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Motoring: Dodge Journey has its pluses

Nauman Farooq | Interrobang | Sports | November 10th, 2008

Timing is everything. That applies to everything in life, but probably the industry this applies to most is the automotive market.

A few years back, when gas was relatively cheap and everyone was crazy about horsepower, Chrysler came out with the 300C, the Magnum and the Charger. These vehicles were just right for the time and were an instant hit. Chrysler's competition took too long to react and now when Pontiac finally brings a competitor to these vehicles with the G8, fuel prices may deter customers from such vehicles.

People are now more than ever before, interested in very efficient vehicles.

That means Dodge got the timing of its new Journey crossover just right. Because what this vehicle is, is an affordable, practical vehicle that can seat up to seven-people in moderate comfort and propel them to their destination without burning half a years salary on fuel.

Well that is the theory behind the Journey anyway, but how does it actually perform?

Before I tell you exactly what it was like to live with for a week, I should give you some basic information. First, the Journey is available in four trim packages, i.e. SE, SE Plus, SXT, and the R/T.

All these trim levels can be had in front-wheel drive form, however you can order the SXT and R/T trim with all-wheel drive if you prefer.

There are two-engines on offer too. The SE and SE Plus come with a 2.4-litre, four-cylinder unit that produces 173hp and transfers its power to the road via a four-speed automatic gearbox.

The SXT and R/T trims come equipped with a 3.5-litre, V6 that produces 235hp, and also has a much more modern six-speed automatic gearbox with the Autostick (manual override) feature.

My test vehicle was a nearly loaded R/T with all-wheel drive and pretty much every gadget you can get, and was thus priced at about $35,000. But before we get to whether it is worth the money or not, lets look at it in more detail.

From a styling point of view, this is a pretty attractive vehicle. Usually vehicles meant to be a family hauler are about as exciting to look at as a construction workers lunch box, but the Journey actually has some attractive design cues. While I think the front could have been styled better, the rear three-quarter view is quite stunning, but sadly the interior is nothing to sing praises about.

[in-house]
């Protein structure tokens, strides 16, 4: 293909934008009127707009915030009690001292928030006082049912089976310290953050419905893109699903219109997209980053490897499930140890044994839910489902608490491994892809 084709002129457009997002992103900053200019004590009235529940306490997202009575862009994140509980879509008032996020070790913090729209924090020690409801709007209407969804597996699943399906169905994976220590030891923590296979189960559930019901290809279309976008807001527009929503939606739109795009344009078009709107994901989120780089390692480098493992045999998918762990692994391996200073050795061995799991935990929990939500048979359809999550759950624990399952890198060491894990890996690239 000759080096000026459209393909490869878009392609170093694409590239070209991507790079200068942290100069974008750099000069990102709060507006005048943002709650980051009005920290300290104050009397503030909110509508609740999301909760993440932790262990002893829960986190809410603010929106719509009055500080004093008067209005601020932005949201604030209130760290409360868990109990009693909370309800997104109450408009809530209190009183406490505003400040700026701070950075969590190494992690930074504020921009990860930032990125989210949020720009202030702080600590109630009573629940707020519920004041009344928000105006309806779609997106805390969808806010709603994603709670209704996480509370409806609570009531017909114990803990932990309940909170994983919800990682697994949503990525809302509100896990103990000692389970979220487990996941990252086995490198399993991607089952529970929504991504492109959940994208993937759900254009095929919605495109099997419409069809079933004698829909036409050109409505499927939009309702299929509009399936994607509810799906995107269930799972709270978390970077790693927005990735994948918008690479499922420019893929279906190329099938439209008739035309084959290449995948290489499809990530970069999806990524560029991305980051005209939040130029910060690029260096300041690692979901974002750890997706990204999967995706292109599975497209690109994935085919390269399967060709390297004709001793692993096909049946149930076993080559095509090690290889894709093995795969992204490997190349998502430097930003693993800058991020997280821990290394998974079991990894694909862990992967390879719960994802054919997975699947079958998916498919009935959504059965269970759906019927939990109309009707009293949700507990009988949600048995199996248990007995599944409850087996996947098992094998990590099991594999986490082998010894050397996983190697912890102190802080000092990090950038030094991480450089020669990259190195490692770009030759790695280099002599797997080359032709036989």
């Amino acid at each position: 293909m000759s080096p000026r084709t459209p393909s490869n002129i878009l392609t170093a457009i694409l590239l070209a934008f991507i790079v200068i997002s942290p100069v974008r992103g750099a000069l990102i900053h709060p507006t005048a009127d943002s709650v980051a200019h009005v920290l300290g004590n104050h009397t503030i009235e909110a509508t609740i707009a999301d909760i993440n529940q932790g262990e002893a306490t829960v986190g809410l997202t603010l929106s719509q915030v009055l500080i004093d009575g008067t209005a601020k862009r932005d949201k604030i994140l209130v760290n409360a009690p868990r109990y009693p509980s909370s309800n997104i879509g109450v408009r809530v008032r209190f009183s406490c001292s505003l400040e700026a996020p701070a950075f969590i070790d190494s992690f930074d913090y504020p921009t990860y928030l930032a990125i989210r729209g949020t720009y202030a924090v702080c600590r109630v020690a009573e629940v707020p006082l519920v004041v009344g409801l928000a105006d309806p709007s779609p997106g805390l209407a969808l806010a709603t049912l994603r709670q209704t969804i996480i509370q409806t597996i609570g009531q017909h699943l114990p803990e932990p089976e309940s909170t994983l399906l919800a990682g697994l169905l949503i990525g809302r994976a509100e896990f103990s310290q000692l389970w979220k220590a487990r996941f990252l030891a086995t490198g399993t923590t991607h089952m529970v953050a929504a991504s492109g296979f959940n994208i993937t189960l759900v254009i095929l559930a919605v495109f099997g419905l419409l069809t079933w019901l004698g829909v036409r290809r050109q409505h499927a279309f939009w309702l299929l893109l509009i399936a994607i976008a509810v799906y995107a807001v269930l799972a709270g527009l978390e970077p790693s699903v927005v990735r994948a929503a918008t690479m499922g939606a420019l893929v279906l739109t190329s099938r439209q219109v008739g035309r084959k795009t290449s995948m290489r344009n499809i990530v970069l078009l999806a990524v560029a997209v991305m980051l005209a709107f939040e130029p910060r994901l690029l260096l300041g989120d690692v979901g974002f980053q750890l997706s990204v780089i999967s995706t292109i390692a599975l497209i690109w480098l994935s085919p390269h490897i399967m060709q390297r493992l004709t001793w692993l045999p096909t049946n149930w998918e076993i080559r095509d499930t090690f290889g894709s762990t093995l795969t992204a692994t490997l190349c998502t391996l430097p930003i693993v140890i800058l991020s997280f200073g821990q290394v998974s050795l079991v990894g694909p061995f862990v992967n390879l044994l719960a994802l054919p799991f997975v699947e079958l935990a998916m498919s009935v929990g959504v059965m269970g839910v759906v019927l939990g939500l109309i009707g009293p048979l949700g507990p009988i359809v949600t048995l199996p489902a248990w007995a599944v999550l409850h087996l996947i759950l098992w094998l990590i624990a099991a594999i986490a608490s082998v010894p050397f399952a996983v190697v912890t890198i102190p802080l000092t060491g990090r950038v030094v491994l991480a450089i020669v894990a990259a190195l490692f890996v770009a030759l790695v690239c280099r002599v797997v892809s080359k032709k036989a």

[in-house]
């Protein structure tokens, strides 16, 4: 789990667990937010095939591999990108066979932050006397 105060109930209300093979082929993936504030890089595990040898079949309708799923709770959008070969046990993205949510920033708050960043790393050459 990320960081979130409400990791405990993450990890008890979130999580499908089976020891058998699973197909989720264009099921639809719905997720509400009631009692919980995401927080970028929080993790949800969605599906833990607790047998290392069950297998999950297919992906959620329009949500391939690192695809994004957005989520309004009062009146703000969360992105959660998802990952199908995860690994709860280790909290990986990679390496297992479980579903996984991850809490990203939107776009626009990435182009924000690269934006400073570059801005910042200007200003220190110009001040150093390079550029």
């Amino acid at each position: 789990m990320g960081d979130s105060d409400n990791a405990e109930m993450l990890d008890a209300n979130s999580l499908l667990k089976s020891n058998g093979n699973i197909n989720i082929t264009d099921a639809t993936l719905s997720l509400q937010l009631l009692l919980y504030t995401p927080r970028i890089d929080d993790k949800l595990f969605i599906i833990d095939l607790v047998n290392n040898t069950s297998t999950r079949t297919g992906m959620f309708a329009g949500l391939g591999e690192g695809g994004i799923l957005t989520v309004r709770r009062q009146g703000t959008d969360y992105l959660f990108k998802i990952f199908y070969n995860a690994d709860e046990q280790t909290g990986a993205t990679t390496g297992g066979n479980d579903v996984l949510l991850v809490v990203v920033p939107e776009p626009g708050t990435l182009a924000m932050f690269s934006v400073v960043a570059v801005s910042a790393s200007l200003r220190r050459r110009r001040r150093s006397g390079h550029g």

OK, so there is nothing majorly wrong with the interior. I mean it has decent seats, decent space, and decent storage compartments to throw your stuff in. But my God is it boring to look at. Plus the designer also mixed up the location of the HVAC controls and the stereo, as a result the stereo, an item you would play with more often than the climate control system, is located at the lower half of the dash, which makes it a little annoying because your eyes have to dip a lot lower to use the functions of the stereo than they should need to. Sure my test vehicle came with the convenient stereo control buttons behind the steering wheel, but if buying the base model, you would not have this convenience.

Apart from that, the seats are fine, albeit a bit too firm for my taste. However the driving position is pretty good, and with its large glass area, visibility is pretty good too.

Pretty good is also how I'd describe its engine. My test vehicle had the 3.5-litre V6, and it is surprisingly peppy, but you really have to lean on the accelerator to get the best out of this motor. That is probably why I averaged a less than impressive 13.5-litres/100km. On normal pressure, this feels very slow and unexciting to drive, and the rather vague steering doesn't help either. I have felt lifeless steering before, but this vehicles system really does not tell you what the front wheels are actually doing, however I don't think too many soccer mom's will think about stuff like this while they are driving.

That pretty much sums up the Journey's experience, it is not a vehicle for enthusiasts, it is for people who just want a practical vehicle at an attractive price. It certainly is priced well at the base level. You can get into a new Journey for as little at $19,995 (plus all the regular delivery fees and taxes), but I would not be spending $35,000 on a loaded Journey like my test car, especially since the Dodge Grand Caravan's are more affordable and offer even more practicality.
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